Update: The trial date is scheduled for May 12, 2016 at 10:00 am in the City of Flowood. City Prosecutor Michael (Mike) Boland is assigned to the case.
Kim Schutz, who has been practicing trap-neuter-return (TNR) of feral cats for years, cares for several colonies of feral cats in the Jackson area. She can be seen bringing in cats to be fixed just about every Thursday morning at our Big Fix Clinic.
In 2011, while on her way to work, Kim saw some cats behind a Flowood apartment complex. She found that many of them were feral so she added them to her care and TNR routine. One day, she found a note from a tenant, asking her to get in touch. The tenant had also been caring for and fixing cats in another colony located on the other end of the complex. Kim worked with both the tenant and apartment complex manager to ensure that all of the cats were fixed and cared for.
In January, Kim noticed open cans of tuna with an unknown blue substance where her regular cat colony eats. In February, other individuals including maintenance workers, began to notice empty cans throughout the complex. Several cats and other wildlife, including a mother opossum with young babies, were found dead in the area over the course of several months.
Many cats in Kim’s colony became tame over the years and subsequently took up residence with tenants at the complex, and Kim keeps in touch with them and how the cats are doing. One of the deceased cats had found a home with a city employee and his family, who were crushed by the loss of their new pet and determined to prevent other animals from suffering the same fate.
John Colter Pyron. Photo: WAPT
Through various tips, the police obtained a search warrant for the apartment of John Colter Pyron and girlfriend Katie Fickert, where evidence of the crime was found. John Colter Pyron was arrested and charged with animal cruelty, possession of a schedule III substance and suspicion of poisoning animals. He was released on a $20,000 bond. The investigation is ongoing, and depending on the results of laboratory tests, showing which type of poison was used. Pyron faces up to 20 years in prison and $25,000 in fines.
Mr. Pyron has a history of horse neglect as documented in this video and this follow-up video, and also breeds, trains and sells “athletic XXL” pitbulls on his website, Blue Iron Kennels. The Blue Iron Pits Facebook page has been taken down since his release, but a cached version can be found here.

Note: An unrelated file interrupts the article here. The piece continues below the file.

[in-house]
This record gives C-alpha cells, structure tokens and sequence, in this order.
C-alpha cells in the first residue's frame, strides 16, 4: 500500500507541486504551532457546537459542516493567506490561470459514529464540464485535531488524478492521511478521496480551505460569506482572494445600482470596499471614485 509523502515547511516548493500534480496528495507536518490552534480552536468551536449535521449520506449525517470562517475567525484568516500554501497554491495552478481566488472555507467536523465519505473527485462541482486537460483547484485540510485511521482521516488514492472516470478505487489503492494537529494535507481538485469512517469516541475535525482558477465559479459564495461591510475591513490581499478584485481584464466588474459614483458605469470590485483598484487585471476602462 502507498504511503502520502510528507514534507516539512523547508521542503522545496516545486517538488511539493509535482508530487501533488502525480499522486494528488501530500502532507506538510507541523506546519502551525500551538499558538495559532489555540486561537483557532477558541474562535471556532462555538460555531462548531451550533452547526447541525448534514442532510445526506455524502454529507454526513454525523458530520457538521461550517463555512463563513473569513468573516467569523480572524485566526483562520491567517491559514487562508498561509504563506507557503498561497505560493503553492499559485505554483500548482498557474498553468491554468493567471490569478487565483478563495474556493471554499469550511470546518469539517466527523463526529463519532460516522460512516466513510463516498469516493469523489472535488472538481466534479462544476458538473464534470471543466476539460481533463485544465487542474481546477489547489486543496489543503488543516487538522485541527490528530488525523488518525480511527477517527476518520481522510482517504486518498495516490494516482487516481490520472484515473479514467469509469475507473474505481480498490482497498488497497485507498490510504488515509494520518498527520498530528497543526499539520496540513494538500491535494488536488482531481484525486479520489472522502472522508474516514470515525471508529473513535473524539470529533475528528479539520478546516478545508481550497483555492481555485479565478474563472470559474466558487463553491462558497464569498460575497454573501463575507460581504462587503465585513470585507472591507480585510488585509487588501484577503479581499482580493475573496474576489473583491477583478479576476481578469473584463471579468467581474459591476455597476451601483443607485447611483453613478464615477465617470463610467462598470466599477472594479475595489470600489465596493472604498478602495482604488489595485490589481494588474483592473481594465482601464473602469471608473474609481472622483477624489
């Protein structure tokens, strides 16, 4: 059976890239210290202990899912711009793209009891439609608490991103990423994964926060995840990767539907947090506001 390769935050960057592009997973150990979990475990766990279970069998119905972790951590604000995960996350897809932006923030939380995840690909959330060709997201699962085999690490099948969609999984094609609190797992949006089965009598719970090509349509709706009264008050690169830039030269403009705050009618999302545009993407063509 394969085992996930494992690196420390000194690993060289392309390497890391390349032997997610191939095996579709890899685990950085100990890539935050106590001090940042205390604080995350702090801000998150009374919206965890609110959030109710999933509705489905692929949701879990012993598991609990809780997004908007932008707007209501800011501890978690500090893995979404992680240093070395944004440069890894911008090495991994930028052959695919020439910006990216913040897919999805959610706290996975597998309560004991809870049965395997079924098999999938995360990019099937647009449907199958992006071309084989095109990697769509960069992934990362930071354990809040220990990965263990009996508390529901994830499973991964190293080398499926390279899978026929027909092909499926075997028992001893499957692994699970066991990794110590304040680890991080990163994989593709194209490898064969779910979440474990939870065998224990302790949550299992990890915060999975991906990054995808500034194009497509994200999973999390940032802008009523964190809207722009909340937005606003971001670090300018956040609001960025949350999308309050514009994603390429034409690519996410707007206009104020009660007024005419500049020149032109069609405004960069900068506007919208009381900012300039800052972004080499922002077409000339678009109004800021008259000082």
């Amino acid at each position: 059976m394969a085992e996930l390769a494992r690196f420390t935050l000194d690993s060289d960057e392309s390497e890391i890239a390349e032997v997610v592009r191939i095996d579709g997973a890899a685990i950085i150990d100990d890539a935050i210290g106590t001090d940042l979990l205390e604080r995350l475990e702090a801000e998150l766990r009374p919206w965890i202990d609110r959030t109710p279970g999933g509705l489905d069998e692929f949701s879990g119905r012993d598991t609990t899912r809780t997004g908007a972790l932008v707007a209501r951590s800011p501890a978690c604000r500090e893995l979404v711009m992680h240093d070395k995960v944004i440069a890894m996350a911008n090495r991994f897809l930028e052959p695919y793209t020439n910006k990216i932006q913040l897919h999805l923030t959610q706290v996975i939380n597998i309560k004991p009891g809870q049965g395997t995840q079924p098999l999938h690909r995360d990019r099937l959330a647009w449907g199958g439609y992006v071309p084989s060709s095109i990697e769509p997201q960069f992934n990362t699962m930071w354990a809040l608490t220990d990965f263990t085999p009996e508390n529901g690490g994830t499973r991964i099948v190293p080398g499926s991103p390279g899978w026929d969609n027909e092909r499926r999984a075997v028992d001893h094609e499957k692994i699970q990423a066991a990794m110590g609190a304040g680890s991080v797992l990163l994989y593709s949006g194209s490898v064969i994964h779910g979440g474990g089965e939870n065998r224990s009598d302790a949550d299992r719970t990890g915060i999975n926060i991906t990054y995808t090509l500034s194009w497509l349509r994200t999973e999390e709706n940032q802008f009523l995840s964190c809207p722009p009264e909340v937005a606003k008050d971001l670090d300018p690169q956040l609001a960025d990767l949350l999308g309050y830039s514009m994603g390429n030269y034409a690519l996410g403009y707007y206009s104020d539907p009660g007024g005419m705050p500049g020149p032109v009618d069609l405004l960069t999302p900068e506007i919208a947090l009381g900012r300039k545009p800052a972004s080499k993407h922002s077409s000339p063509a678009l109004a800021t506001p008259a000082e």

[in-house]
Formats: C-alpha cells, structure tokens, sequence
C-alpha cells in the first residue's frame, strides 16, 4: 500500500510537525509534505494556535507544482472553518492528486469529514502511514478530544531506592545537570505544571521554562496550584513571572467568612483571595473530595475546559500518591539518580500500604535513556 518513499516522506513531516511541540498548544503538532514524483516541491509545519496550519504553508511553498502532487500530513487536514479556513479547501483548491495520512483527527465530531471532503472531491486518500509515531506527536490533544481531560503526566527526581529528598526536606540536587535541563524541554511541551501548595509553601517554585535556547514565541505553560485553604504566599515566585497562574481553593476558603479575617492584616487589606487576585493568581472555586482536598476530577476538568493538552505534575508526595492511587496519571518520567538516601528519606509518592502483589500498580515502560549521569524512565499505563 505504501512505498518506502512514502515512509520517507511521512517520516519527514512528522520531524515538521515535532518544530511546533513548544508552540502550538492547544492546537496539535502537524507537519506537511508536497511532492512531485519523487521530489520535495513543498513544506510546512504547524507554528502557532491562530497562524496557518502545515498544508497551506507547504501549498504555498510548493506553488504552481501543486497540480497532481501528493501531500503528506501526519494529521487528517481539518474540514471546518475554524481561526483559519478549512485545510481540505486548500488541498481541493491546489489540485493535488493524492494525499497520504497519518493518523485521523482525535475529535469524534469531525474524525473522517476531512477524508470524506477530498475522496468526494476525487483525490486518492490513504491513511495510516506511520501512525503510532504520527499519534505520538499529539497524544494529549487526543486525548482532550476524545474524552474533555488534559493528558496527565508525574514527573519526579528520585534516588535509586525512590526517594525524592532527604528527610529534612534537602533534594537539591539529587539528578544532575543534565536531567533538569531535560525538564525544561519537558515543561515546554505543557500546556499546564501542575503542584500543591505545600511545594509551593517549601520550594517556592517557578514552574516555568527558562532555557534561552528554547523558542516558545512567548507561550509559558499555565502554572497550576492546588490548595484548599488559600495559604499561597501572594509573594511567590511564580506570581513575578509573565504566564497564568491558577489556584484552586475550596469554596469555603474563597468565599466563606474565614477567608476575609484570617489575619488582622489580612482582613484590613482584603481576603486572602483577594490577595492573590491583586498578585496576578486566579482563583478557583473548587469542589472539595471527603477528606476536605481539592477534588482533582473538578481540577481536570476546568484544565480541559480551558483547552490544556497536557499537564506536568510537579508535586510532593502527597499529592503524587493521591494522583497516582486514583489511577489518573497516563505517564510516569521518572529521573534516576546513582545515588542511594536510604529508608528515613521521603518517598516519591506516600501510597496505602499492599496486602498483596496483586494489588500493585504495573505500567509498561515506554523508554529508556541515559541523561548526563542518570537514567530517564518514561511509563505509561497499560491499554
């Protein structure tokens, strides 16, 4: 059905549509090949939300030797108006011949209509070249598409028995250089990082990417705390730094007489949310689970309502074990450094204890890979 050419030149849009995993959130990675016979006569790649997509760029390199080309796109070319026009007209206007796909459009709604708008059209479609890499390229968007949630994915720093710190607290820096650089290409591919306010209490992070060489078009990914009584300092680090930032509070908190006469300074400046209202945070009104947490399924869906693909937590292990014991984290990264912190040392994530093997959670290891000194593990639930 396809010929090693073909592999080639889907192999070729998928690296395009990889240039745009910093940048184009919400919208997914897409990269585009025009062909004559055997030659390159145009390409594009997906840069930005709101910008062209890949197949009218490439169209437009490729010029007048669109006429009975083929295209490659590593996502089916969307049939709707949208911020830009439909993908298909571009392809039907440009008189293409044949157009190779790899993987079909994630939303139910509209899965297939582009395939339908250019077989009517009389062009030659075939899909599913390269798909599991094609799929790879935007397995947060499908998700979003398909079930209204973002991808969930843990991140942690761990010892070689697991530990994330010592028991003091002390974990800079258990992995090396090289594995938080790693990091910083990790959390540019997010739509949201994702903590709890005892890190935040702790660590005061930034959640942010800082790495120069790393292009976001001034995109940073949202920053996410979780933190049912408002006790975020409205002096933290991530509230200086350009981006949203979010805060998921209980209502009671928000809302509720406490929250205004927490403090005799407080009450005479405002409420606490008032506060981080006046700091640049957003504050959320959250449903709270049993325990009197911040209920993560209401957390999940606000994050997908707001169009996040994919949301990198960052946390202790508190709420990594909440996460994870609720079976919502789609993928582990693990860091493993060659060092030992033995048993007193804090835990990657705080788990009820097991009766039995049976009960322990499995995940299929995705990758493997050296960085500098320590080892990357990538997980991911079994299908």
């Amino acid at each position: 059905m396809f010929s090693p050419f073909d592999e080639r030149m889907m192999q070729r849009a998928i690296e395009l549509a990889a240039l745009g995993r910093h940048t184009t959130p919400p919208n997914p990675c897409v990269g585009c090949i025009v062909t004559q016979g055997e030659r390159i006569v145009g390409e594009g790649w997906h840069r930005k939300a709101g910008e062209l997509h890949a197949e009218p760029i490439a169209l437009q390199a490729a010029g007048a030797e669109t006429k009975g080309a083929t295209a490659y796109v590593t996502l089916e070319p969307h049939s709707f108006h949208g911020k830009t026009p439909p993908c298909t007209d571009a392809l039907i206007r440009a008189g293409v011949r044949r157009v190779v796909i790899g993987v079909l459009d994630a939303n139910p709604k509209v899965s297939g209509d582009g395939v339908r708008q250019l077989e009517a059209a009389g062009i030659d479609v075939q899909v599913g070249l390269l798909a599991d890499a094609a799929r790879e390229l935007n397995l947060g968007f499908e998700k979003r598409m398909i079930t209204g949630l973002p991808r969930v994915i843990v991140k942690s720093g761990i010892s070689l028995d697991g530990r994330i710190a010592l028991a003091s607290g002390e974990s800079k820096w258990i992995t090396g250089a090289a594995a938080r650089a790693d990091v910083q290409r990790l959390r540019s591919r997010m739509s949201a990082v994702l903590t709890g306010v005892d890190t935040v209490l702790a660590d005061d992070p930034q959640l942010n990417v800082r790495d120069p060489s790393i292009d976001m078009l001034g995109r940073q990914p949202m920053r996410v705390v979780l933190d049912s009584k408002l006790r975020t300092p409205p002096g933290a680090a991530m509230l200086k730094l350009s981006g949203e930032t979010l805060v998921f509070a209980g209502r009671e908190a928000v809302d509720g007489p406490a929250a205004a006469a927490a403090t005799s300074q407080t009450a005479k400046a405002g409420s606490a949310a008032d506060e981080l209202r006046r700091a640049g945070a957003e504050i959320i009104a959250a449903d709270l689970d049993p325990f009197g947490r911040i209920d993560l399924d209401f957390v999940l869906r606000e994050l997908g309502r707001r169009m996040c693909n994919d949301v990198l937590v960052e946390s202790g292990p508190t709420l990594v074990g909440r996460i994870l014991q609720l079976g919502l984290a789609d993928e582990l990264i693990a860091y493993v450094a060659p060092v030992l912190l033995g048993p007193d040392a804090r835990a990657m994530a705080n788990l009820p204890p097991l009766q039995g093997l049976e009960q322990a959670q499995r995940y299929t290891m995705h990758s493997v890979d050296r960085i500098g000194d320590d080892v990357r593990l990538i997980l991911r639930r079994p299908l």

Photos: Blue Iron Kennel Facebook Page
All of us at Mississippi Spay and Neuter are grieving for these cats, their families, and for their caregiver Kim. It is our most sincere hope that through this tragedy, we can shed light on horrific cruelty that animals face and empower others to help us prevent incidents like these in the future. In order to create true change, we have to take action on a number of levels:
Our mission is to prevent animal overpopulation. Though animal cruelty stems from many causes, overpopulation is one factor that can lead to an increase in incidents of cruelty. In this case, cats were breeding uncontrollably and creating an easy target for those who are unkind to animals. We encourage all pet owners to spay and neuter their pets, and to help fix stray and feral animals in their neighborhoods. To learn more or make an appointment, call our clinic at 601-420-2438.
Our founder, Elaine Adair, along with several other leaders in Mississippi’s animal welfare movement, have recently formed Animal Advocacy Initiative of Mississippi (AAIM) in order to combat animal cruelty. AAIM will be working with local animal welfare groups to push for legislation, ordinances, and other legal protections of animals. Sign up here for updates.
Education is another key component to animal cruelty prevention. By spreading the word about spay/neuter, adoption, and responsible pet ownership, we can empower others to do the right thing.
Teaching children to respect animals at a young age is crucial to their development of empathy and compassion. Animal cruelty in children should not be taken lightly, and children who abuse animals should receive immediate professional psychological intervention for both their own welfare and that of the community. Children are less responsive to therapeutic intervention as they get older.
It is extremely important to say something if you see something. Remember that animals cannot speak for themselves, so they rely on people to protect and to advocate for their health and safety.Though Mississippi’s animal cruelty laws are weak compared to other states, we do have laws that protect animals. If you see an animal that is abused or neglected, call your local authorities.
There is a well-documented correlation between animal cruelty and other violent crimes. A 2001-2004 study by the Chicago Police Department "revealed a strong propensity for offenders charged with crimes against animals to commit other violent offenses toward human victims." Reporting animal abuse can help authorities stop other types of violence, and vice versa.